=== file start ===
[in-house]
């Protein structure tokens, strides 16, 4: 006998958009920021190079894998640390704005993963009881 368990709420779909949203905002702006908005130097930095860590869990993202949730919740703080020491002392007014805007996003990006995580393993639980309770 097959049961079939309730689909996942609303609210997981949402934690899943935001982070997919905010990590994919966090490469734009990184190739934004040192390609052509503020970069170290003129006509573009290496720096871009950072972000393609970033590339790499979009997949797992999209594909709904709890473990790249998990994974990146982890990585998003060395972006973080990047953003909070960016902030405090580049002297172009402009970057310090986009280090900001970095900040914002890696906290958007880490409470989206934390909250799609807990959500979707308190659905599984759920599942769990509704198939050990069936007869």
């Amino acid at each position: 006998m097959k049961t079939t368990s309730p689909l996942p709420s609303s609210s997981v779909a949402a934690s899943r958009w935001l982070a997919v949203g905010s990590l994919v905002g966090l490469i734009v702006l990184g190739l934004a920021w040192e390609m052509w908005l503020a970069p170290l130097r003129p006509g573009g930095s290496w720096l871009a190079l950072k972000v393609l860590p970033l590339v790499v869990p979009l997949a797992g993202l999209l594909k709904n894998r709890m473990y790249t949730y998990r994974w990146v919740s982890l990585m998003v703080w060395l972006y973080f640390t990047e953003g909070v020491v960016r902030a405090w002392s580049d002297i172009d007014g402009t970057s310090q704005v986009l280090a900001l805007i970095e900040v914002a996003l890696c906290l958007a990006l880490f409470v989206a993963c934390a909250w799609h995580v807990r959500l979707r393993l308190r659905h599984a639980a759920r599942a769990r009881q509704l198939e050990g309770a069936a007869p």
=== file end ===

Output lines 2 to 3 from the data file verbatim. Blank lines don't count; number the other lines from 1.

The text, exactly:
């Protein structure tokens, strides 16, 4: 006998958009920021190079894998640390704005993963009881 368990709420779909949203905002702006908005130097930095860590869990993202949730919740703080020491002392007014805007996003990006995580393993639980309770 097959049961079939309730689909996942609303609210997981949402934690899943935001982070997919905010990590994919966090490469734009990184190739934004040192390609052509503020970069170290003129006509573009290496720096871009950072972000393609970033590339790499979009997949797992999209594909709904709890473990790249998990994974990146982890990585998003060395972006973080990047953003909070960016902030405090580049002297172009402009970057310090986009280090900001970095900040914002890696906290958007880490409470989206934390909250799609807990959500979707308190659905599984759920599942769990509704198939050990069936007869």
């Amino acid at each position: 006998m097959k049961t079939t368990s309730p689909l996942p709420s609303s609210s997981v779909a949402a934690s899943r958009w935001l982070a997919v949203g905010s990590l994919v905002g966090l490469i734009v702006l990184g190739l934004a920021w040192e390609m052509w908005l503020a970069p170290l130097r003129p006509g573009g930095s290496w720096l871009a190079l950072k972000v393609l860590p970033l590339v790499v869990p979009l997949a797992g993202l999209l594909k709904n894998r709890m473990y790249t949730y998990r994974w990146v919740s982890l990585m998003v703080w060395l972006y973080f640390t990047e953003g909070v020491v960016r902030a405090w002392s580049d002297i172009d007014g402009t970057s310090q704005v986009l280090a900001l805007i970095e900040v914002a996003l890696c906290l958007a990006l880490f409470v989206a993963c934390a909250w799609h995580v807990r959500l979707r393993l308190r659905h599984a639980a759920r599942a769990r009881q509704l198939e050990g309770a069936a007869p």